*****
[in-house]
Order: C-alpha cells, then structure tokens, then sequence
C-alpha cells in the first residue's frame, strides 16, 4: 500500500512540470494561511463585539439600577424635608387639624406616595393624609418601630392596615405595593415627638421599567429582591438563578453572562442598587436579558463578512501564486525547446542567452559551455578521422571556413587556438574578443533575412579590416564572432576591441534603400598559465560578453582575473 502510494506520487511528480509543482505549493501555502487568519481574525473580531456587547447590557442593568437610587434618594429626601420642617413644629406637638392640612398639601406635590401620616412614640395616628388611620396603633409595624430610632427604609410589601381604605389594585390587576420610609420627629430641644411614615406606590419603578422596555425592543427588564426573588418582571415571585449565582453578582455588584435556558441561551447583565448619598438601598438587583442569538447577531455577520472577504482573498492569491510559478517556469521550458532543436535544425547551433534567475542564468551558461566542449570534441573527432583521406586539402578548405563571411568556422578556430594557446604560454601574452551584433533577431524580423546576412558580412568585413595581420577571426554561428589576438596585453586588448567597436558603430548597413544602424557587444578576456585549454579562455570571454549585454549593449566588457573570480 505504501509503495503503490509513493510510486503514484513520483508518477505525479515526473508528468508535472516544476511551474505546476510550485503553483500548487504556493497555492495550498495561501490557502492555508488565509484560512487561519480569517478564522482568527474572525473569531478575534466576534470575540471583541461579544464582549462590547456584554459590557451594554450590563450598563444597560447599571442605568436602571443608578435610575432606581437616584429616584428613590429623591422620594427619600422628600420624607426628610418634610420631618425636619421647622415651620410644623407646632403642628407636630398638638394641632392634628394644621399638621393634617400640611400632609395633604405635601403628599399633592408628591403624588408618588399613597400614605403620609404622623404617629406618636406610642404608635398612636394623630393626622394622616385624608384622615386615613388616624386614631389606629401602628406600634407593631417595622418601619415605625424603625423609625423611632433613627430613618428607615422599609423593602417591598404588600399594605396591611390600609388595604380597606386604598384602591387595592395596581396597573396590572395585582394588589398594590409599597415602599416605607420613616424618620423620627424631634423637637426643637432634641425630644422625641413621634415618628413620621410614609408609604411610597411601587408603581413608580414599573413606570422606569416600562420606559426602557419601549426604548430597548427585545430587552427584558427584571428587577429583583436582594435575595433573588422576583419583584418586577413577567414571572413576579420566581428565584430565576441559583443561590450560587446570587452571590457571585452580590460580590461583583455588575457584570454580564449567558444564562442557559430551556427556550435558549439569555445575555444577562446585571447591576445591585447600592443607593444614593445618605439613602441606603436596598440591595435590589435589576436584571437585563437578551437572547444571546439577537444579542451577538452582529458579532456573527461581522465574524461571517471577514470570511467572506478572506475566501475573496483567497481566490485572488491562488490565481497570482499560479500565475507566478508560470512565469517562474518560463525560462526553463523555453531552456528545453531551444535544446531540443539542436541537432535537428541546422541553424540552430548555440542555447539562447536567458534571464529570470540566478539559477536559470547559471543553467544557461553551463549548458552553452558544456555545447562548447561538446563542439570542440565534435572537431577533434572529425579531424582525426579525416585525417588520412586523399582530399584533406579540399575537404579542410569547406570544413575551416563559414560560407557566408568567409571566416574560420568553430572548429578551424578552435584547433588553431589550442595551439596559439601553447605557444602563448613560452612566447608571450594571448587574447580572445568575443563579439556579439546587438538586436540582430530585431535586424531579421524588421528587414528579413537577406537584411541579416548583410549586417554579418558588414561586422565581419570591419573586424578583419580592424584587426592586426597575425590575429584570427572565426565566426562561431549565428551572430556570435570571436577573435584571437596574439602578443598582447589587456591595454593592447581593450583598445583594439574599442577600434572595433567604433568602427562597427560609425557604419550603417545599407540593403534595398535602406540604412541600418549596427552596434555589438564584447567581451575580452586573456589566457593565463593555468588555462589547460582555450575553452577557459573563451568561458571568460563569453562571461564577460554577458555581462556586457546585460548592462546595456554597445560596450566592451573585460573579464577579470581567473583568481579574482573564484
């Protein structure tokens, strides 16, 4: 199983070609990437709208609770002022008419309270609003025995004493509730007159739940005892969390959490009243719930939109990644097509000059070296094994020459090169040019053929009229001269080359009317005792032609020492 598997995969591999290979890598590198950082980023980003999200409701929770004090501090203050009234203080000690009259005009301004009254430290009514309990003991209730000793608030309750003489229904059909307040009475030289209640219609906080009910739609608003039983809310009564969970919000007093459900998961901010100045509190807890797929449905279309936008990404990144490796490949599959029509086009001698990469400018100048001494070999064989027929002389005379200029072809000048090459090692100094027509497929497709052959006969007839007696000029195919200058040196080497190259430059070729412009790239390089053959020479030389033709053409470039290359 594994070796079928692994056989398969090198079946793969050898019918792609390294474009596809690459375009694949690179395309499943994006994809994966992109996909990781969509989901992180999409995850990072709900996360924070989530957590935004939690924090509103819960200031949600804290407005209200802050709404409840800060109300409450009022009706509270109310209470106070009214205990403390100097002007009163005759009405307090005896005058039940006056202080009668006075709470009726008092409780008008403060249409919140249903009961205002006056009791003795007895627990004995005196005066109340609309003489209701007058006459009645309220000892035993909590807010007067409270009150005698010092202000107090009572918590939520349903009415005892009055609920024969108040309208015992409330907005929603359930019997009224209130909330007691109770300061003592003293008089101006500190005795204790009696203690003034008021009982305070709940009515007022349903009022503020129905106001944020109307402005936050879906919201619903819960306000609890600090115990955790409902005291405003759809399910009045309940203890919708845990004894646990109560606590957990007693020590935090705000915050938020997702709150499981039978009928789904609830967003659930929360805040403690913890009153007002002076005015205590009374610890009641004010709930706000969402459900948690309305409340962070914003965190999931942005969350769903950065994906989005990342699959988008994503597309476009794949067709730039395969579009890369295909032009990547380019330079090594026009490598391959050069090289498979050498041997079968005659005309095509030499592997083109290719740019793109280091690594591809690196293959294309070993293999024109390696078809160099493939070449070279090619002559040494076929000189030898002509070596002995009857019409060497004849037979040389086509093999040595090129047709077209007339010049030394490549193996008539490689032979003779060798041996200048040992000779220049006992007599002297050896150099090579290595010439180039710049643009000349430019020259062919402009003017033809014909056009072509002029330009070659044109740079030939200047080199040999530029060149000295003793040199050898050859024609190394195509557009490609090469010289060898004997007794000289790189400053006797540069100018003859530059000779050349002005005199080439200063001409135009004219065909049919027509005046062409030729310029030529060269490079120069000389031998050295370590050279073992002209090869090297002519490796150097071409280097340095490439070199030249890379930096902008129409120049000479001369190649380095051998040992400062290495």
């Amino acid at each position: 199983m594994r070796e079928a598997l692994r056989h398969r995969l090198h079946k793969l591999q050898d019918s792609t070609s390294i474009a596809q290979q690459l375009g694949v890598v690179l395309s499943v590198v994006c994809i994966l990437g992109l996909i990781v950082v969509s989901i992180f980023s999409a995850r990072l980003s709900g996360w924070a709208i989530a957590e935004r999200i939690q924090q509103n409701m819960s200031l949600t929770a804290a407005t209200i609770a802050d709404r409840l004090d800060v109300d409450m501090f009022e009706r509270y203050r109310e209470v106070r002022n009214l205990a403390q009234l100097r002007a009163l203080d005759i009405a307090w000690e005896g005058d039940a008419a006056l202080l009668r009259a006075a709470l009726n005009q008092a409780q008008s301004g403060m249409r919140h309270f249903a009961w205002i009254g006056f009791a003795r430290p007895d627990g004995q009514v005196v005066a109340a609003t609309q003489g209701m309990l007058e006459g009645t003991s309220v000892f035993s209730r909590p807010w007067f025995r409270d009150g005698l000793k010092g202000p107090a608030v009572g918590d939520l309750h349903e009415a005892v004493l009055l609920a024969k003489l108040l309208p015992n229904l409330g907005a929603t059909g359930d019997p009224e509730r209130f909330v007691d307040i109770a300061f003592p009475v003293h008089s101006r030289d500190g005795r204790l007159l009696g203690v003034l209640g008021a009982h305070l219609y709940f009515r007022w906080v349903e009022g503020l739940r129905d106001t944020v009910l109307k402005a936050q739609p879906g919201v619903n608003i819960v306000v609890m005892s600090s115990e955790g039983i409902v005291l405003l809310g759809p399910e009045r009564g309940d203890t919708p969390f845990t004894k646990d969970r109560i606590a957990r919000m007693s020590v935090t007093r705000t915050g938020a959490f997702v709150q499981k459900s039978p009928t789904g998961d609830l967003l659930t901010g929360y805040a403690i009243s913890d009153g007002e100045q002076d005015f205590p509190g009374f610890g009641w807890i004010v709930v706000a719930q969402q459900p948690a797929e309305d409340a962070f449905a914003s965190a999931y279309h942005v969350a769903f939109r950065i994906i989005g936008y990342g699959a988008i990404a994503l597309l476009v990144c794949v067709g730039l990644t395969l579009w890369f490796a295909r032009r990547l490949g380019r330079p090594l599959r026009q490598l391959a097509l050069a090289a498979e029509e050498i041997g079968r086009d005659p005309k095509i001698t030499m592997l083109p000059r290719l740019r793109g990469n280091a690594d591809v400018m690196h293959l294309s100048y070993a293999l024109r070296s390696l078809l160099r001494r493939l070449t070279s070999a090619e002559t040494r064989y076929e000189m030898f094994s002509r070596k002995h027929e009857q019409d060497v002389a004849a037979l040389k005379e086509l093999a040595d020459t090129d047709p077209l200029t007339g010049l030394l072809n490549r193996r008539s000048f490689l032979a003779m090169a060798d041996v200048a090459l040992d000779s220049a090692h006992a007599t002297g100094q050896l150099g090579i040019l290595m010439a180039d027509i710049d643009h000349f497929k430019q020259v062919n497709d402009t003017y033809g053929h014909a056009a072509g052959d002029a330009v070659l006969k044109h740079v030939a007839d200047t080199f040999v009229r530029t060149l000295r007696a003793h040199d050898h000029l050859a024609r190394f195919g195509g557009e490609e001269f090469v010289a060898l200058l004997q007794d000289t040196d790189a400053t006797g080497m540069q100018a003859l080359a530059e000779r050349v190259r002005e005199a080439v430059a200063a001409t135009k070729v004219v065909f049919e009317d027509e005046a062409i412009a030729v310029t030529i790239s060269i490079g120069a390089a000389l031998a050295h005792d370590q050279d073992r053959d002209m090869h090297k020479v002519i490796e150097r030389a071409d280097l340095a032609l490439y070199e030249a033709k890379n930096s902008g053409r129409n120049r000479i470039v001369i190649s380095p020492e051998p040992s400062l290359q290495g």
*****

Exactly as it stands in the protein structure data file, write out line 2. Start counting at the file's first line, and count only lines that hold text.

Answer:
Order: C-alpha cells, then structure tokens, then sequence